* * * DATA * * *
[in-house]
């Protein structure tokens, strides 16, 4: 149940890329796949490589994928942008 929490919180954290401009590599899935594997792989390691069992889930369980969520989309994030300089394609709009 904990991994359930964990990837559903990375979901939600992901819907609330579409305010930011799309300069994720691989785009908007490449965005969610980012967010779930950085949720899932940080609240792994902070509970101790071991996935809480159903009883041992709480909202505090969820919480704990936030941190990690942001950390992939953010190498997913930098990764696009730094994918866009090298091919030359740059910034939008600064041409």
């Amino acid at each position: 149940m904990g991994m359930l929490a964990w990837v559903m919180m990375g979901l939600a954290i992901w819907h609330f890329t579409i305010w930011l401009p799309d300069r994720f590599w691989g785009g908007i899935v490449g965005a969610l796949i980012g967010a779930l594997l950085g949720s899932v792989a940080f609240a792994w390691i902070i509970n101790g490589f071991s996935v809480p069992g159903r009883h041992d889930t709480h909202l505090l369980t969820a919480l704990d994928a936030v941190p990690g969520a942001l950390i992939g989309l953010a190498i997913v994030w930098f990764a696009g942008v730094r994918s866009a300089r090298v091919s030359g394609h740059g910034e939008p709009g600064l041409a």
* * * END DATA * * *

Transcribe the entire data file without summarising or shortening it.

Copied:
[in-house]
């Protein structure tokens, strides 16, 4: 149940890329796949490589994928942008 929490919180954290401009590599899935594997792989390691069992889930369980969520989309994030300089394609709009 904990991994359930964990990837559903990375979901939600992901819907609330579409305010930011799309300069994720691989785009908007490449965005969610980012967010779930950085949720899932940080609240792994902070509970101790071991996935809480159903009883041992709480909202505090969820919480704990936030941190990690942001950390992939953010190498997913930098990764696009730094994918866009090298091919030359740059910034939008600064041409």
């Amino acid at each position: 149940m904990g991994m359930l929490a964990w990837v559903m919180m990375g979901l939600a954290i992901w819907h609330f890329t579409i305010w930011l401009p799309d300069r994720f590599w691989g785009g908007i899935v490449g965005a969610l796949i980012g967010a779930l594997l950085g949720s899932v792989a940080f609240a792994w390691i902070i509970n101790g490589f071991s996935v809480p069992g159903r009883h041992d889930t709480h909202l505090l369980t969820a919480l704990d994928a936030v941190p990690g969520a942001l950390i992939g989309l953010a190498i997913v994030w930098f990764a696009g942008v730094r994918s866009a300089r090298v091919s030359g394609h740059g910034e939008p709009g600064l041409a």